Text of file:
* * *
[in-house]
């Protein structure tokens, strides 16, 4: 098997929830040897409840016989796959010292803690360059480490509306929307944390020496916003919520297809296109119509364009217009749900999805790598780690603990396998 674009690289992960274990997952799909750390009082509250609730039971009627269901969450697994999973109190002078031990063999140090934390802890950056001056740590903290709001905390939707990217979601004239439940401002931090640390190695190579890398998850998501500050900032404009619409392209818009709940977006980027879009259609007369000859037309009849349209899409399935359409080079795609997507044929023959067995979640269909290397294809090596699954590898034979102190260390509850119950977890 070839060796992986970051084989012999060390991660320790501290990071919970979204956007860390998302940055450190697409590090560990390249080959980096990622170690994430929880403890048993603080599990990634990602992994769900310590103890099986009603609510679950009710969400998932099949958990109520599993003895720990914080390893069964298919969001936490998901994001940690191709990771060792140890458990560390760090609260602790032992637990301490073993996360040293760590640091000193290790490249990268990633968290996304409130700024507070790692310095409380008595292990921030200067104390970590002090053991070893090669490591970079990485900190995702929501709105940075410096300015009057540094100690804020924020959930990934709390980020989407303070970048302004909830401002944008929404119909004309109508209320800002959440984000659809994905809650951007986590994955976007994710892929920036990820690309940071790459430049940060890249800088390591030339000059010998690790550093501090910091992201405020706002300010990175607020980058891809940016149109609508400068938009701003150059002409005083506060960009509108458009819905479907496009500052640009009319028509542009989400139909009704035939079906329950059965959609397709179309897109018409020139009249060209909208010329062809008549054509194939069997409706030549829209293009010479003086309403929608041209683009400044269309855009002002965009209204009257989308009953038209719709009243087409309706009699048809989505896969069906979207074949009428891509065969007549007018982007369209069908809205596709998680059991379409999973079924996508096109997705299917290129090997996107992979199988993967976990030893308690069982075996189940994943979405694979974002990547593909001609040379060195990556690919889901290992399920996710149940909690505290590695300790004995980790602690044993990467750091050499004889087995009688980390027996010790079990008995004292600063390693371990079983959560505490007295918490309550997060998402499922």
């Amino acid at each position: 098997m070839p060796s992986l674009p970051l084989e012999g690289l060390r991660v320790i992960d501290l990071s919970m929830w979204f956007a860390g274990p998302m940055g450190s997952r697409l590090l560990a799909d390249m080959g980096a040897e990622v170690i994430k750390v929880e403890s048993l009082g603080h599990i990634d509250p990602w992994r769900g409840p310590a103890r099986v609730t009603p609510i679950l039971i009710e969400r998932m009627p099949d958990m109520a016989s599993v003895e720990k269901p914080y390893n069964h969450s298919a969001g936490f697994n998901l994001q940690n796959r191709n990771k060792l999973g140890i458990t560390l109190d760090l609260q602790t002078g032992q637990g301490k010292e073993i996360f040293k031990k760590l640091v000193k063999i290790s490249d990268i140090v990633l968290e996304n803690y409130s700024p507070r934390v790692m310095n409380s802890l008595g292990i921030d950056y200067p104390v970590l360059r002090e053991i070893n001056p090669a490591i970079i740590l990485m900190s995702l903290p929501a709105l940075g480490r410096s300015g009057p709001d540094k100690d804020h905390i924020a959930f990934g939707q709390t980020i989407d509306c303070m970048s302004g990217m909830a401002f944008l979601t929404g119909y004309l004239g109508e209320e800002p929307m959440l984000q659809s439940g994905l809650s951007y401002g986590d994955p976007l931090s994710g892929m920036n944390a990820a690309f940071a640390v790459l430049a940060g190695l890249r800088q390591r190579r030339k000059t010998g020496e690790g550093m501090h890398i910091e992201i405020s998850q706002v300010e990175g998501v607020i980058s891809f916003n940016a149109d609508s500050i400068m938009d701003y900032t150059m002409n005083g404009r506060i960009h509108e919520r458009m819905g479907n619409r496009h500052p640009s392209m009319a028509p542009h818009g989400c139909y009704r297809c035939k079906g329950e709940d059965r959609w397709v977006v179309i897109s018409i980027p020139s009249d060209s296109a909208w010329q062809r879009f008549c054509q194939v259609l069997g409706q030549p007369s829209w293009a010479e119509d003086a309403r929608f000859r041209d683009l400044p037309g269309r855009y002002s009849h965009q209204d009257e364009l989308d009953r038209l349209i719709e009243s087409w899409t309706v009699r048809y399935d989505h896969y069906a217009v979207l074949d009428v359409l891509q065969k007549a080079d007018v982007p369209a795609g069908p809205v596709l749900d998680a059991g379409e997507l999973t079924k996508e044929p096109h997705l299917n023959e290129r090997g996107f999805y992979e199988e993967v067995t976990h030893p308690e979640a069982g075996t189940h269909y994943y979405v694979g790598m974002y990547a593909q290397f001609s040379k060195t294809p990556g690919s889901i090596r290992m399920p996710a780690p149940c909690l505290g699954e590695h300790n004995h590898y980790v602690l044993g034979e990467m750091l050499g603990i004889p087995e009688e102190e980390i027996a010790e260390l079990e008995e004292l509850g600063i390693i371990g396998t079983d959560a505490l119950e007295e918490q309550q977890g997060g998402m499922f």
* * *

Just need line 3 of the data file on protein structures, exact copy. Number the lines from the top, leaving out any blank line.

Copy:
């Amino acid at each position: 098997m070839p060796s992986l674009p970051l084989e012999g690289l060390r991660v320790i992960d501290l990071s919970m929830w979204f956007a860390g274990p998302m940055g450190s997952r697409l590090l560990a799909d390249m080959g980096a040897e990622v170690i994430k750390v929880e403890s048993l009082g603080h599990i990634d509250p990602w992994r769900g409840p310590a103890r099986v609730t009603p609510i679950l039971i009710e969400r998932m009627p099949d958990m109520a016989s599993v003895e720990k269901p914080y390893n069964h969450s298919a969001g936490f697994n998901l994001q940690n796959r191709n990771k060792l999973g140890i458990t560390l109190d760090l609260q602790t002078g032992q637990g301490k010292e073993i996360f040293k031990k760590l640091v000193k063999i290790s490249d990268i140090v990633l968290e996304n803690y409130s700024p507070r934390v790692m310095n409380s802890l008595g292990i921030d950056y200067p104390v970590l360059r002090e053991i070893n001056p090669a490591i970079i740590l990485m900190s995702l903290p929501a709105l940075g480490r410096s300015g009057p709001d540094k100690d804020h905390i924020a959930f990934g939707q709390t980020i989407d509306c303070m970048s302004g990217m909830a401002f944008l979601t929404g119909y004309l004239g109508e209320e800002p929307m959440l984000q659809s439940g994905l809650s951007y401002g986590d994955p976007l931090s994710g892929m920036n944390a990820a690309f940071a640390v790459l430049a940060g190695l890249r800088q390591r190579r030339k000059t010998g020496e690790g550093m501090h890398i910091e992201i405020s998850q706002v300010e990175g998501v607020i980058s891809f916003n940016a149109d609508s500050i400068m938009d701003y900032t150059m002409n005083g404009r506060i960009h509108e919520r458009m819905g479907n619409r496009h500052p640009s392209m009319a028509p542009h818009g989400c139909y009704r297809c035939k079906g329950e709940d059965r959609w397709v977006v179309i897109s018409i980027p020139s009249d060209s296109a909208w010329q062809r879009f008549c054509q194939v259609l069997g409706q030549p007369s829209w293009a010479e119509d003086a309403r929608f000859r041209d683009l400044p037309g269309r855009y002002s009849h965009q209204d009257e364009l989308d009953r038209l349209i719709e009243s087409w899409t309706v009699r048809y399935d989505h896969y069906a217009v979207l074949d009428v359409l891509q065969k007549a080079d007018v982007p369209a795609g069908p809205v596709l749900d998680a059991g379409e997507l999973t079924k996508e044929p096109h997705l299917n023959e290129r090997g996107f999805y992979e199988e993967v067995t976990h030893p308690e979640a069982g075996t189940h269909y994943y979405v694979g790598m974002y990547a593909q290397f001609s040379k060195t294809p990556g690919s889901i090596r290992m399920p996710a780690p149940c909690l505290g699954e590695h300790n004995h590898y980790v602690l044993g034979e990467m750091l050499g603990i004889p087995e009688e102190e980390i027996a010790e260390l079990e008995e004292l509850g600063i390693i371990g396998t079983d959560a505490l119950e007295e918490q309550q977890g997060g998402m499922f």